The 2012/13 Premier League season is still very young -- only three games in -- but we have gotten a glimpse at what is in store for us between now and May. With the break in league play, we once again appraoched our panel of supporters in the USA and Canada to give their views on the season so far.

Arsenal supporters all over the world voted Santi Cazorla as EA SPORTS Player of the Month for September. But we wanted to go a little deeper. So rather than asking out panel who they thought has been the best player so far, we took a different tack.

Question: Which player has been the most important  to Arsenal's performances so far in 2012/13?

Difficult response, and were the question of who the best player has been in the first three matches, the answer would undoubtedly beSanti Cazorla. But to me, the clear choice for most important player is Mikel Arteta. With the sale of Alex Song creating what might have been a vacuum in the defensive midfield role, Arteta was again asked by Arsène Wenger to do a different job than he might have been used, and again, he's performed brilliantly. His positioning (which was always better than Song's) ahead of the back line has been immaculate, he's stepped in an broken up play well, and he's moved the ball forward.

Arteta has also had the sense to know where to be when defenders needed help or coverage was needed. He's been outstanding in his new role and hasn't complained, he's just gotten on with the job. I really do think his play in a more holding role has been the biggest reason Arsenal have yet to concede a goal this season (knock wood). And he's done all this without a single hair being out of place, which is what I find most amazing.

Of the new signings, Santi Cazorla has obviously been stellar in three consecutive matches. He's so assured on the ball it's as if he is just toying with defenders, and his passing and movement are exceptional. He has an eye for the pass and once he knows where his teammates are going to be, he's going to be even more dangerous. He's also not afraid to take a crack at goal when the opportunity arises, and perhaps most impressively he doesn't shirk his defensive responsibilities but embraces them. Xabi Alonso once said (and I'm paraphrasing) that "tackling in England is considered a skill, but in Spain, it's just something you do when the other team has the ball: you get it back." He could have been talking about Cazorla.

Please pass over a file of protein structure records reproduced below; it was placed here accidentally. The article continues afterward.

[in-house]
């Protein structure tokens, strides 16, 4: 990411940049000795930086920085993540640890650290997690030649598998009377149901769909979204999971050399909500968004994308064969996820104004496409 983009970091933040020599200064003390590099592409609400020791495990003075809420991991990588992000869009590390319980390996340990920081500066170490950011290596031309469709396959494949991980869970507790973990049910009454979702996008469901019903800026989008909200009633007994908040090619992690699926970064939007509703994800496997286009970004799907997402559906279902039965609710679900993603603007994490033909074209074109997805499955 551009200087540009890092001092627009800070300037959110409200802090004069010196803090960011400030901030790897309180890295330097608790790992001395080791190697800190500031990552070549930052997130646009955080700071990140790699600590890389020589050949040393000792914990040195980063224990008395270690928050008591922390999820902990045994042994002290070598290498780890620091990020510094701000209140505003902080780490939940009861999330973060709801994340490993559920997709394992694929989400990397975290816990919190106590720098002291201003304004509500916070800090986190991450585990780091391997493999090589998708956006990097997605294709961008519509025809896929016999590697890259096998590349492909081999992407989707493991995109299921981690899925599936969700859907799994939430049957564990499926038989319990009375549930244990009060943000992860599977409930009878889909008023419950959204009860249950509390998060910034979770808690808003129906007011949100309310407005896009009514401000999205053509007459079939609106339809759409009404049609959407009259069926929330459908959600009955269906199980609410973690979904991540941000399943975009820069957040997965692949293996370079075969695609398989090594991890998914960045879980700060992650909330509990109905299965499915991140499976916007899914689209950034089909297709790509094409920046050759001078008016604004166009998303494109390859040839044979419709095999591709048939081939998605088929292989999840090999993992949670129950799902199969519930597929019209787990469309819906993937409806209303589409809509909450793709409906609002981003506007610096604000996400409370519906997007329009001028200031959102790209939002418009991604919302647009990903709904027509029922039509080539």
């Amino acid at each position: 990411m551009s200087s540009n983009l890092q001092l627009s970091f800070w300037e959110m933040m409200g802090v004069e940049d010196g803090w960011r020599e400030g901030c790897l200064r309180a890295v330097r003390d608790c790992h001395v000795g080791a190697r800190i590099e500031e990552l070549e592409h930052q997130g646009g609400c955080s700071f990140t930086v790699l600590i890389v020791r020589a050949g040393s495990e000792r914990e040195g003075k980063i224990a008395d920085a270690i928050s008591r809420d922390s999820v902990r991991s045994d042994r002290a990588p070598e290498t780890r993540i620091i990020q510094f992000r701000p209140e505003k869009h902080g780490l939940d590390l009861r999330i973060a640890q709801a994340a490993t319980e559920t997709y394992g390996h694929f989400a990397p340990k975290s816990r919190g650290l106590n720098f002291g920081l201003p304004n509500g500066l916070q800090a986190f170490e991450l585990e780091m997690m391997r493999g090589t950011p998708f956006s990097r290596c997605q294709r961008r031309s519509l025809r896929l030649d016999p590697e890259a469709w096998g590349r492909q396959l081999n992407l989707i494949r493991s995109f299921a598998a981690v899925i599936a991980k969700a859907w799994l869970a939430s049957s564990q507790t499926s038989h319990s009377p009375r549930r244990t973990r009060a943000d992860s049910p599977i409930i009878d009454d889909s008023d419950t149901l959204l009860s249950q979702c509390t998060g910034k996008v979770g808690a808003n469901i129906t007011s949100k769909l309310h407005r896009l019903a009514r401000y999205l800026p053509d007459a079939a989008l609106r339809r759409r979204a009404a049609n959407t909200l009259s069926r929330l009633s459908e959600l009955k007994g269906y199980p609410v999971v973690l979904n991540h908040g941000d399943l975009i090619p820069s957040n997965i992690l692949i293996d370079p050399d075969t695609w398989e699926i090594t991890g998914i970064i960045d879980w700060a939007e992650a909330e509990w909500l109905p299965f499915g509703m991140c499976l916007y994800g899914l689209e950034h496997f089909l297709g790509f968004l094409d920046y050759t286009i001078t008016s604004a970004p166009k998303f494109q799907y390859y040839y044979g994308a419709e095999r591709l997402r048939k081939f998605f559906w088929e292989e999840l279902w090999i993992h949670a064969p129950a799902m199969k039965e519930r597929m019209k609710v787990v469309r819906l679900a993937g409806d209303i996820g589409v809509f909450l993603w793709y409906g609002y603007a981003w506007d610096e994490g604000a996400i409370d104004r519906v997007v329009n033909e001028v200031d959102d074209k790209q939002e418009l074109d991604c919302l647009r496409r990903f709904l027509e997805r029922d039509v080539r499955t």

Podolski has similarly impressed, he moves well in the box and has a hammer of a left foot; he's going to put a lot of chances away, and his confidence never wavers (and he tracks back!). Giroud has shown he is adept at constantly putting himself in great scoring situations, but he really needs a goal. It's only been three matches but he already seems to be pressing a bit. Of course with Southampton up next, I think he'll get on the scoresheet. They were the opponents for Thierry's and Dennis' first Arsenal goals, and first league goal for Ian Wright (Wright Wright).

Zara Bashir Zara Bashir
 LPG podcast

I have to agree with Brett's choice on the most important player in the first three games. Although, again it is a close one between the two Spanish midfield maestros, Arteta has done a brilliant job in keeping this new-look Arsenal midfield working together seamlessly. He has slipped into the void left by Song and dare I say done a better job in upholding his defensive responsibilities than the Cameroonian.